After a hard day’s work, you make your way to the light rail station, head down, headphones on. You’re at the Pavonia-Newport stop, on your way to the Martin Luther King Drive station, and you can’t wait to see Dr. Martin Luther King, Jr. himself—at least his marble bust—which signals that you’ve reached your destination. And across the platform are beautiful abstracts by local painter Ben Jones.
The builders of the light rail system were required to allocate a percentage of their budget to the artwork that adorns every light rail station, from North Bergen to Bayonne. According to the Art Inclusion Act of 1978, up to 1.5 percent of the construction cost of a publicly funded state project must be spent on art. The transit arts program, which was launched in 1994, takes full advantage of this, and today New Jersey’s public transportation system features more than 150 art installations.
According to the NJ Transit Arts website, “The program was created to integrate artwork into the architectural design of transit facilities, creating inspirational places that improve riding experience for customers and enhance the beauty of public spaces within communities.”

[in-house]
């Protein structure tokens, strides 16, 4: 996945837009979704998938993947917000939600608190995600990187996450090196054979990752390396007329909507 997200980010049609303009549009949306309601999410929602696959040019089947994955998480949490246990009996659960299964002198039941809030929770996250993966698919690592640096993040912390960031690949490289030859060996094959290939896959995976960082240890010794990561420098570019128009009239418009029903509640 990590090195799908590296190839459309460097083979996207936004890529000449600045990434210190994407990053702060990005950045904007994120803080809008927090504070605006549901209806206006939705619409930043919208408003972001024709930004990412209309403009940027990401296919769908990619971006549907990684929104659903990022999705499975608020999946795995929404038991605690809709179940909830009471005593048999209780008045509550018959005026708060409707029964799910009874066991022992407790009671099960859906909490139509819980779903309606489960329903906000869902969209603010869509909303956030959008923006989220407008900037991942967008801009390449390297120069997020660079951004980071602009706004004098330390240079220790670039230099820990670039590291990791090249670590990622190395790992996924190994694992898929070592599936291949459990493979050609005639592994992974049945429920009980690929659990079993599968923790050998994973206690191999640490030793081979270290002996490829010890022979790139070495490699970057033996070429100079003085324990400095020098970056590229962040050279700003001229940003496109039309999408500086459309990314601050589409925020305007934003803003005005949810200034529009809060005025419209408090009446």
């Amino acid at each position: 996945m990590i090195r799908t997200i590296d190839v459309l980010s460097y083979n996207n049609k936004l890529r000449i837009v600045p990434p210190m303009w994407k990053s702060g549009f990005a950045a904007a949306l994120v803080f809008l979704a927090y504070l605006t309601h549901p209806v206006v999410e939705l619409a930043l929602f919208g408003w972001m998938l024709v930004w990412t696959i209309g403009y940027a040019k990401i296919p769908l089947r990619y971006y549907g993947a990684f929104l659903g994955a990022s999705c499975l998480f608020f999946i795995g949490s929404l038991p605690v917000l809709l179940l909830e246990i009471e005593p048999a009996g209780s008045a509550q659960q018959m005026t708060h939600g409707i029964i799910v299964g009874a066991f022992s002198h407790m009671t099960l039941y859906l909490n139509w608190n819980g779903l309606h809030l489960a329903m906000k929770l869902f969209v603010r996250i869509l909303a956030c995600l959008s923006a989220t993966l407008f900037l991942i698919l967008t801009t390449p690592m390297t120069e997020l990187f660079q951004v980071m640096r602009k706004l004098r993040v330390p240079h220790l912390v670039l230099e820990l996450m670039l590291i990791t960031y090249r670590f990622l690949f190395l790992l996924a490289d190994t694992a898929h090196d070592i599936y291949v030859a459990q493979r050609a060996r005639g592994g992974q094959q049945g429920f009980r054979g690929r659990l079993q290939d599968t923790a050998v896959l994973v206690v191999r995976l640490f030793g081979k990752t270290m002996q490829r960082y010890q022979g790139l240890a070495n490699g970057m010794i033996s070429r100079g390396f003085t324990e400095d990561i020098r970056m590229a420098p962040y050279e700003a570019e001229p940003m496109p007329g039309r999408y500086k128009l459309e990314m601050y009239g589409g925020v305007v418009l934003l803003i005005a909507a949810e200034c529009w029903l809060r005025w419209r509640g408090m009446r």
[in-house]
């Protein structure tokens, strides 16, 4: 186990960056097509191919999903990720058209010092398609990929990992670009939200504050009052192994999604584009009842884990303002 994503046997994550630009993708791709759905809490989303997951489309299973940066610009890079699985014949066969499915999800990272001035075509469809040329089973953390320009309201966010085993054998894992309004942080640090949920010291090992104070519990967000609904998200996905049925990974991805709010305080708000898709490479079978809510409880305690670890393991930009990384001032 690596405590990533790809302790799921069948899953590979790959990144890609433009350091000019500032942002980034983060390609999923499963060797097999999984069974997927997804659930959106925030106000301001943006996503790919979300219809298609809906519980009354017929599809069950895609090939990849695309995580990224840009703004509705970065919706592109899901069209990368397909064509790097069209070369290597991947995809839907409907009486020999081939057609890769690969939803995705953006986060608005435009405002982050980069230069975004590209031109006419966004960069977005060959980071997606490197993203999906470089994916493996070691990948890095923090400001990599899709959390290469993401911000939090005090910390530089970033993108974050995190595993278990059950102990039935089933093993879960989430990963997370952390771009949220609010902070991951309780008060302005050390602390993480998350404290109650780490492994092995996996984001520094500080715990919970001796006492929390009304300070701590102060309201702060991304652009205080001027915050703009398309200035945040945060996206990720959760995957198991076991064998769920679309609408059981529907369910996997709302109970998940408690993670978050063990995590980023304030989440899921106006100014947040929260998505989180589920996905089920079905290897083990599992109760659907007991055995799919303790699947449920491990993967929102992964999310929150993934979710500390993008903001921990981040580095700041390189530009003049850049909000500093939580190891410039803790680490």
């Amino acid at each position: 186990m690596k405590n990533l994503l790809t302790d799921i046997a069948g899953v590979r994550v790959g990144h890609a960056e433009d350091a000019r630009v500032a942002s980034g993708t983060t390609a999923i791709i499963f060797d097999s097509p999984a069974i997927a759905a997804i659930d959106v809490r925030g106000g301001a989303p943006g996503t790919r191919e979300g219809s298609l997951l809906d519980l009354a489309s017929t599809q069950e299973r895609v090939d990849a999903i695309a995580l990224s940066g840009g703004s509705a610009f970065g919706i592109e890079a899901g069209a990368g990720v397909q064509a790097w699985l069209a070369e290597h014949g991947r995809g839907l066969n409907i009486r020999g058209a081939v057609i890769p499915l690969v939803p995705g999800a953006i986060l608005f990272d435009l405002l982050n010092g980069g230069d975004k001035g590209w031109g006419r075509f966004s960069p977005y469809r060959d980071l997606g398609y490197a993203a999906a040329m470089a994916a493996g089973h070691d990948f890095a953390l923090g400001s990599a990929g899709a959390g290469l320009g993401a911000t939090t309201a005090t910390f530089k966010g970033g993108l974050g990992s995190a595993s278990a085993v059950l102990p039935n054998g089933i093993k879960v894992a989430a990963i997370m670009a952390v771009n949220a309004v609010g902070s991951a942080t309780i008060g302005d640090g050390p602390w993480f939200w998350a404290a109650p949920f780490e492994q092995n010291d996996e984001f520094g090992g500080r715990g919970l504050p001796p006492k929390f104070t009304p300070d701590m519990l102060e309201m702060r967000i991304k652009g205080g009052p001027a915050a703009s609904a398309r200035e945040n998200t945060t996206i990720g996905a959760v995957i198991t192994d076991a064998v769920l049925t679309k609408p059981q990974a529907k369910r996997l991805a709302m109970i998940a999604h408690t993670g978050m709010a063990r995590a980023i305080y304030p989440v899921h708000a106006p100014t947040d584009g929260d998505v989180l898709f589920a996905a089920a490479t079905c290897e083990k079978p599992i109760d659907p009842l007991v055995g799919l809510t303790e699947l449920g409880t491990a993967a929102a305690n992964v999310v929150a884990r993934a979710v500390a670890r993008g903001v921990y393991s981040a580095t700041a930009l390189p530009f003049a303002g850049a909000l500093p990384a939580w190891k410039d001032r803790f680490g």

The work includes everything from autographs of grade-school kids etched into a windscreen to brass inlays on the platform beneath your feet. It ranges from the functional to the purely aesthetic and has been integrated so thoroughly into each station that distracted riders often don’t even notice it.
When you photograph the work, you start to see the way the sun seems to spotlight a person sitting under a tree or the way silhouettes of riders create a contrast to the cityscape as viewed from the Liberty State Park station. The light rail provides a perfect blank canvas for the art. One thing you notice right away is how the artwork at each stop blends with the surrounding neighborhood.
These photos are from all the Jersey City stops.
Pablo Picasso said, “Art washes away from the soul the dust of everyday life.”
The art of the light rail is everyday life—JCM